For detailed information about TSM and file permissions, see Files and Permissions in TSM.
Changing basefilepath does not change the location of an existing file
Several tsm commands write files to default locations. You can change these default locations for each command using a tsm set command, but doing so does not move any existing files from the original location to the new one, and it does not create the new location. You are responsible for creating the new location, and for making sure it has the correct permissions to allow tsm access to any files in the location, and the entire directory structure that contains the files.
For more information about changing default locations for backup, restore, site import and export, and ziplogs files, see tsm File Paths.
For information about tsm permissions, see Files and Permissions in TSM.
TSM command line does not show progress for long-running tasks
If you run a tsm command such as restore or ziplogs that takes more than 2 hours to complete, the command will continue to run until completion on the server. To display the progress of the job, use the
tsm jobs reconnect command.
Opening Firewall ports
Manually opening firewall ports on Ubuntu
The current version of Tableau Server does not support the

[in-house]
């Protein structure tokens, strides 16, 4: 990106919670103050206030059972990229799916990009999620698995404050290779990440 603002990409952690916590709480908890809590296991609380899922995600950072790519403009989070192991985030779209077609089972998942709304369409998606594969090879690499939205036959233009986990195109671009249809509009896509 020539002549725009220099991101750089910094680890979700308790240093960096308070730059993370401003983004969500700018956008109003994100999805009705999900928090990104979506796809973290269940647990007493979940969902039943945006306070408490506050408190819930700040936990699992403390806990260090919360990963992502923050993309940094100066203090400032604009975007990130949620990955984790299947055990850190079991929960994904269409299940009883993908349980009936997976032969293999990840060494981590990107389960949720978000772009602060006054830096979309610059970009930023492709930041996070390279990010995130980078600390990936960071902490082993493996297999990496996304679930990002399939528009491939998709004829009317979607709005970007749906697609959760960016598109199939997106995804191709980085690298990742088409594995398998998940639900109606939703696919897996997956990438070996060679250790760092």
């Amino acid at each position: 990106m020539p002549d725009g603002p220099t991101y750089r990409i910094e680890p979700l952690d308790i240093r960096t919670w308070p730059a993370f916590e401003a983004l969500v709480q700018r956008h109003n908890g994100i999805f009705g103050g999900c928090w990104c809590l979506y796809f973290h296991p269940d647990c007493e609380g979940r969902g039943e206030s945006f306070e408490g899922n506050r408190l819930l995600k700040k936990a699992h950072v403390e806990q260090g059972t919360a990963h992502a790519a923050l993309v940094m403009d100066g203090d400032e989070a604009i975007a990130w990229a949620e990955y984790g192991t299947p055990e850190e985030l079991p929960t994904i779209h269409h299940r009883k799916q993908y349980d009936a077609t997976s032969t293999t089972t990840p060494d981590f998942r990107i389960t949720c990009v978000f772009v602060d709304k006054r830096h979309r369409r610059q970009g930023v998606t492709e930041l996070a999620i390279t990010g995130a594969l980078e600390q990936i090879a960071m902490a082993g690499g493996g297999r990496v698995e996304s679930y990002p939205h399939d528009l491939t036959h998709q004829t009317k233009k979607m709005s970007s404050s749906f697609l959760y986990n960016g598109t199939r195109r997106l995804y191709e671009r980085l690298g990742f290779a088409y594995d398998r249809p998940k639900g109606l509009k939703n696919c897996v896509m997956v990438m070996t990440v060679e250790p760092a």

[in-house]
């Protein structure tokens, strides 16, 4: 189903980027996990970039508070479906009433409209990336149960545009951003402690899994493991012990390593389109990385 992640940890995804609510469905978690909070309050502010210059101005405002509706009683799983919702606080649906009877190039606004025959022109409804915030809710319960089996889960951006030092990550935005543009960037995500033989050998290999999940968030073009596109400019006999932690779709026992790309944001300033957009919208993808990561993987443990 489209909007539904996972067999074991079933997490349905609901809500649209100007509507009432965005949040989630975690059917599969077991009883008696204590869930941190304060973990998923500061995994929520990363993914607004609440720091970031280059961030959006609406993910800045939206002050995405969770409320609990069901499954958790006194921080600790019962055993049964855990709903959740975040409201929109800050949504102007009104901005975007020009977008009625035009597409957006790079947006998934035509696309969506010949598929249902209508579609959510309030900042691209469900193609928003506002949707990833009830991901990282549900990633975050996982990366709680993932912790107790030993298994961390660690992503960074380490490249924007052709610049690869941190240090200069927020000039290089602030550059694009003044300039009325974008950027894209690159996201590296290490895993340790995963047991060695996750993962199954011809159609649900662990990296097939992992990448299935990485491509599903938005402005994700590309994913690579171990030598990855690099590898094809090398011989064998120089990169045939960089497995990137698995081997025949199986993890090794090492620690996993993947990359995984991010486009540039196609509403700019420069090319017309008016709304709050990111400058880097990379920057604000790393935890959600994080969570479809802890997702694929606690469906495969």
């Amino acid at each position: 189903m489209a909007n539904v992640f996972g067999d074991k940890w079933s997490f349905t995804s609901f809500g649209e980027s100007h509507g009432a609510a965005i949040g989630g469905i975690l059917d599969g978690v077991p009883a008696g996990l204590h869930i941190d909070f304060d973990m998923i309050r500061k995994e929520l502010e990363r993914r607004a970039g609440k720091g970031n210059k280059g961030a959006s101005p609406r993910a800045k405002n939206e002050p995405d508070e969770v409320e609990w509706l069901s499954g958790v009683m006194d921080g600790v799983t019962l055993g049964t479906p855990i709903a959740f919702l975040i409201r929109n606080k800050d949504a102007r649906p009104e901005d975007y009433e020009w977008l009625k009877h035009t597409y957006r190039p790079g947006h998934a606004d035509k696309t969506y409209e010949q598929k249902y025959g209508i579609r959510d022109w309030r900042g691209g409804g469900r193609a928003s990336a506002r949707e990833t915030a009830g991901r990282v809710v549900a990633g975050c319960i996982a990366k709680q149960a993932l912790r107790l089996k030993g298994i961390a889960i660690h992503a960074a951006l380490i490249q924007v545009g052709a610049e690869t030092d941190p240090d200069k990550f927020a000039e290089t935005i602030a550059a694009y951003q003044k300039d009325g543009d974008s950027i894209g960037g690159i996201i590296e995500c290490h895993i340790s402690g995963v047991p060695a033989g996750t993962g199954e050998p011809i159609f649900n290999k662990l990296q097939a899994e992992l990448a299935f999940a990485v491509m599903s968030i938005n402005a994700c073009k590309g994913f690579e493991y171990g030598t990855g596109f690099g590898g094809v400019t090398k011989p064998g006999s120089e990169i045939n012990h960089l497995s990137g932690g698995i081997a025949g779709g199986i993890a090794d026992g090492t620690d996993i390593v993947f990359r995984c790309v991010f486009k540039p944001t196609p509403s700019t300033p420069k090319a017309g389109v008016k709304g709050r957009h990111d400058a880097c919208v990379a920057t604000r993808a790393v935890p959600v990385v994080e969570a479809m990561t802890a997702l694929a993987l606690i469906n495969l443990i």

ufw firewall that is used on Ubuntu.
For customers that do not want to install
firewalld on Ubuntu, another option is to manually open those ports.
The following steps will confirm that
ufw is running, and open TCP ports 8850 and 80 to connections from any source address:
Run the following command to confirm
sudo ufw status
If the result is
Status: inactive, you will need to enable
ufwand ensure that you can continue to connect via
ssh, which is outside the scope of these release notes.
Run the following command to allow access to port 8850:
sudo ufw allow 8850
Run the following command to allow access to port 80:
sudo ufw allow 80
OpenID fails on first sign-in attempt
If you have configured Open ID Connect authentication for Tableau Server, the first sign-in attempt fails. To successfully log in, users must retry authentication after the initial failure.
Administrative views do not display
The Status tab of Tableau Server includes links to visualizations that display server metrics. These visualizations require the PostgreSQL driver to access the appropriate data from the Tableau Server repository. The PostgreSQL driver is not installed automatically, so if you have not installed the driver, the views will not display. For more information, see Database Drivers.
Note: To use administrative views, the PostgreSQL driver must be installed on any node that runs the VizQL Server process.
Changing locale on view
When you change your user locale after opening a view, any subsequent attempt to open the view will fail with an "unexpected error." You can still open views that you have not previously opened.
To work around this issue, sign out of Tableau Server after changing your locale, and then sign back in. All views will display properly.